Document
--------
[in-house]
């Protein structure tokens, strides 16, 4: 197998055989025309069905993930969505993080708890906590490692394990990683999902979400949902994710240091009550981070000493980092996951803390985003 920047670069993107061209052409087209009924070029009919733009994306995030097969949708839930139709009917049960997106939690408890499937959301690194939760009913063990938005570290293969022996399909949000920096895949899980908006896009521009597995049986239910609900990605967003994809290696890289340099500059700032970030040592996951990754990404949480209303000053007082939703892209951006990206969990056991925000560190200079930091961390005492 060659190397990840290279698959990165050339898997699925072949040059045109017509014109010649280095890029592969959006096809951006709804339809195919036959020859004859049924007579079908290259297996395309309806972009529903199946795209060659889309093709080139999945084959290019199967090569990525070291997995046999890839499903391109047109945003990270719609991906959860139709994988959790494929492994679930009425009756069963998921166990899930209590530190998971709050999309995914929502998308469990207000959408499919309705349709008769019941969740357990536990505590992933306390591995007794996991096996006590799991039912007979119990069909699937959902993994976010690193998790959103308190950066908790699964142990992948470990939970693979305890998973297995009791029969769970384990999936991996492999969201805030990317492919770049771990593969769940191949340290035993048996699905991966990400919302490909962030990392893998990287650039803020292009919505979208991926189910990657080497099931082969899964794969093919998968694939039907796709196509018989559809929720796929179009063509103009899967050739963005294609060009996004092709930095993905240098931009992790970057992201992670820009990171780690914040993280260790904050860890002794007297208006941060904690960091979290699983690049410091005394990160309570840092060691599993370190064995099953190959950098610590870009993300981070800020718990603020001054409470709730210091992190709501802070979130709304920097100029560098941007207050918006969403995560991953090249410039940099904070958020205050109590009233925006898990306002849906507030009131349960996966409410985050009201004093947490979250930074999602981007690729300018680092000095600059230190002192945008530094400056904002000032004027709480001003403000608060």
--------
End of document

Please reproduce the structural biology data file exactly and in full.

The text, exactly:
[in-house]
């Protein structure tokens, strides 16, 4: 197998055989025309069905993930969505993080708890906590490692394990990683999902979400949902994710240091009550981070000493980092996951803390985003 920047670069993107061209052409087209009924070029009919733009994306995030097969949708839930139709009917049960997106939690408890499937959301690194939760009913063990938005570290293969022996399909949000920096895949899980908006896009521009597995049986239910609900990605967003994809290696890289340099500059700032970030040592996951990754990404949480209303000053007082939703892209951006990206969990056991925000560190200079930091961390005492 060659190397990840290279698959990165050339898997699925072949040059045109017509014109010649280095890029592969959006096809951006709804339809195919036959020859004859049924007579079908290259297996395309309806972009529903199946795209060659889309093709080139999945084959290019199967090569990525070291997995046999890839499903391109047109945003990270719609991906959860139709994988959790494929492994679930009425009756069963998921166990899930209590530190998971709050999309995914929502998308469990207000959408499919309705349709008769019941969740357990536990505590992933306390591995007794996991096996006590799991039912007979119990069909699937959902993994976010690193998790959103308190950066908790699964142990992948470990939970693979305890998973297995009791029969769970384990999936991996492999969201805030990317492919770049771990593969769940191949340290035993048996699905991966990400919302490909962030990392893998990287650039803020292009919505979208991926189910990657080497099931082969899964794969093919998968694939039907796709196509018989559809929720796929179009063509103009899967050739963005294609060009996004092709930095993905240098931009992790970057992201992670820009990171780690914040993280260790904050860890002794007297208006941060904690960091979290699983690049410091005394990160309570840092060691599993370190064995099953190959950098610590870009993300981070800020718990603020001054409470709730210091992190709501802070979130709304920097100029560098941007207050918006969403995560991953090249410039940099904070958020205050109590009233925006898990306002849906507030009131349960996966409410985050009201004093947490979250930074999602981007690729300018680092000095600059230190002192945008530094400056904002000032004027709480001003403000608060």